[7] Hu, G., et al., Distribution and enrichment of acid-leachable heavy elements in the intertidal sediments from Quanzhou Bay, southeast coast of China. Environmental Monitoring and Assessment, 2011. 173(1-4): p. 107-116.
[8] Abrahim, G.M.S. and R.J. Parker, Assessment of heavy element enrichment factors and the degree of contamination in marine sediments from Tamaki Estuary, Auckland, New Zealand. Environmental Monitoring and Assessment, 2008. 136(1-3): p. 227-238.
[9] Chen, C., et al., Spatial distribution and pollution assessment of mercury in sediments of Lake Taihu, China. Journal of Environmental Sciences, 2013. 25(2): p. 316-325.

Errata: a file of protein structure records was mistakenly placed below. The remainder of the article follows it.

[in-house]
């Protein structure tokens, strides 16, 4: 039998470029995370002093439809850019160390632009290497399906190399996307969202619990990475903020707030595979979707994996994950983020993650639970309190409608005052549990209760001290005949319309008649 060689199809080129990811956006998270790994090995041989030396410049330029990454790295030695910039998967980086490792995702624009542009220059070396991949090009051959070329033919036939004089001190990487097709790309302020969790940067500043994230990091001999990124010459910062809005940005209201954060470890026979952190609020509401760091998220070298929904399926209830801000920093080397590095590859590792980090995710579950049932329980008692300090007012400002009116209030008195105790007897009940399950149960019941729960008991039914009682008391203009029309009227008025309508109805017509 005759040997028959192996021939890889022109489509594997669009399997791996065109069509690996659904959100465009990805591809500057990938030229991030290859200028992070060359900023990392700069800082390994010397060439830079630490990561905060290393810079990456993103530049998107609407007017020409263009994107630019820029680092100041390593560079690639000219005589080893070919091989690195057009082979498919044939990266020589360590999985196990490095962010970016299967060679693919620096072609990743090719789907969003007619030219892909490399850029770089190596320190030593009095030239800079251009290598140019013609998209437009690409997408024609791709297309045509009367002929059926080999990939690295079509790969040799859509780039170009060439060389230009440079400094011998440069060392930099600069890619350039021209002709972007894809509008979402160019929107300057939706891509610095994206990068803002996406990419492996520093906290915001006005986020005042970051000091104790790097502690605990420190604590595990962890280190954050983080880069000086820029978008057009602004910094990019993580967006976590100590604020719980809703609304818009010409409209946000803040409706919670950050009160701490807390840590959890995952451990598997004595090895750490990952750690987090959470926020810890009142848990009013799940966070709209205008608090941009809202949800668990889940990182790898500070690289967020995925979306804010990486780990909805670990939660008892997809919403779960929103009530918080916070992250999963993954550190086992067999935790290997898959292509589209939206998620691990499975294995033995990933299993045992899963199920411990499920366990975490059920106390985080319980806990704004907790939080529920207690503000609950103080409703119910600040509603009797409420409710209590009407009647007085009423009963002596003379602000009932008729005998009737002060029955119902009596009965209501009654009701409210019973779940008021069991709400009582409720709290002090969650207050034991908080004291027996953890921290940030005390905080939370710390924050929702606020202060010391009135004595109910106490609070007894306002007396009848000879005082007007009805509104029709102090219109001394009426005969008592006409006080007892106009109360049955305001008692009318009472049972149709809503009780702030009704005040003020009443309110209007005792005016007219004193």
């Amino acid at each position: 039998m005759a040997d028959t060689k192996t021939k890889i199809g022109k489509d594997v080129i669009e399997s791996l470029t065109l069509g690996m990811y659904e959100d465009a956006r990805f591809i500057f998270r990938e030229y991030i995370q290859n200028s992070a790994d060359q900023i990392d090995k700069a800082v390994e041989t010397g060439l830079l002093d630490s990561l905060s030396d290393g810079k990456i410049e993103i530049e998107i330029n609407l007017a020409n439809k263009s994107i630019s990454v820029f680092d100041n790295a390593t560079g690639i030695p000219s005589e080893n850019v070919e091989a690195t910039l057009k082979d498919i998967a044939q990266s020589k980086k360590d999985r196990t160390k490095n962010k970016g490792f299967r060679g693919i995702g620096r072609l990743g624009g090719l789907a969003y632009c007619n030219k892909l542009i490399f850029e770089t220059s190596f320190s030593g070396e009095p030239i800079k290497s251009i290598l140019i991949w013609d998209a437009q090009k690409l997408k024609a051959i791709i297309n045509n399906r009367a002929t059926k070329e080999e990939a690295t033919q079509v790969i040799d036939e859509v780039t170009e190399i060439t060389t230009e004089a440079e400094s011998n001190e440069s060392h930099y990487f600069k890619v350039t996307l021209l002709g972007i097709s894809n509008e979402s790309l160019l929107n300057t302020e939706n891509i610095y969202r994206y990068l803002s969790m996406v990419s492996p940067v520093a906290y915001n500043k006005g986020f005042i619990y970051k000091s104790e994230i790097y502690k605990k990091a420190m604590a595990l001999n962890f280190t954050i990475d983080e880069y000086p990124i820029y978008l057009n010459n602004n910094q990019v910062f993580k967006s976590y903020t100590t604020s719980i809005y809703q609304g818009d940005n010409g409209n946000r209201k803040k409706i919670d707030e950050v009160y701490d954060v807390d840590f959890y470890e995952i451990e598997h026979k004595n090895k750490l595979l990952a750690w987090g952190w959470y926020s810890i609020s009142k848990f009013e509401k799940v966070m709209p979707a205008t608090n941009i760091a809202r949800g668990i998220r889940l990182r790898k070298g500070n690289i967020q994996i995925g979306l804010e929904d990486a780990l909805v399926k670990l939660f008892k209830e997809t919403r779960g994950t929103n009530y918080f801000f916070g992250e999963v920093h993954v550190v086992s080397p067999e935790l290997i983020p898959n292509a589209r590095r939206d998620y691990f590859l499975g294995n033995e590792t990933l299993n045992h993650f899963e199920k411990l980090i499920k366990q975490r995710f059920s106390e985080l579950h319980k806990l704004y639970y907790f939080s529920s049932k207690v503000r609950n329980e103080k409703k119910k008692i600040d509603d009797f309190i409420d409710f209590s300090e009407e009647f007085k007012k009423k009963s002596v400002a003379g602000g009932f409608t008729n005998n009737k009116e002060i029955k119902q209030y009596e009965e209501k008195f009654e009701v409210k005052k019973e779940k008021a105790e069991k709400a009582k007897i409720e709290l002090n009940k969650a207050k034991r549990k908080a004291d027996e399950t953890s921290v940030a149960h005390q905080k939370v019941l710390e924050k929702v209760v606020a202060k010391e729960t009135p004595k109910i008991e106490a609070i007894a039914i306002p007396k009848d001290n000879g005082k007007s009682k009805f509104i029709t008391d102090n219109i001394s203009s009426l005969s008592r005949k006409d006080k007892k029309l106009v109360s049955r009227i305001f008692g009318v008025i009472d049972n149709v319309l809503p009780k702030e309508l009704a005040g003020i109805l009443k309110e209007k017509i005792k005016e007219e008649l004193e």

[10] Bacopoulos, P., et al., The role of meteorological forcing on the St. Johns River (northeastern Florida). Journal of Hydrology, 2009. 369(1– 2): p. 55-70.
[11] Lapetina, A. and Y.P. Sheng, Three-dimensional modeling of storm surge and inundation including the effects of coastal vegetation. Estuaries and Coasts, 2014. 37(4): p. 1028-1040.
[12] McLean, E., B.L. McPherson, and J.B. Hinwood. A decision support tool for prioritising remediation works in a catchment / estuarine bay system in Integrative Modelling of Biophysical, Social, and Economic Systems for Resource Management Solutions: Proceedings of the International Congress on Modelling and Simulation. 2002. Monash University: Modelling and Simulation Society of Australia and NZ Ltd.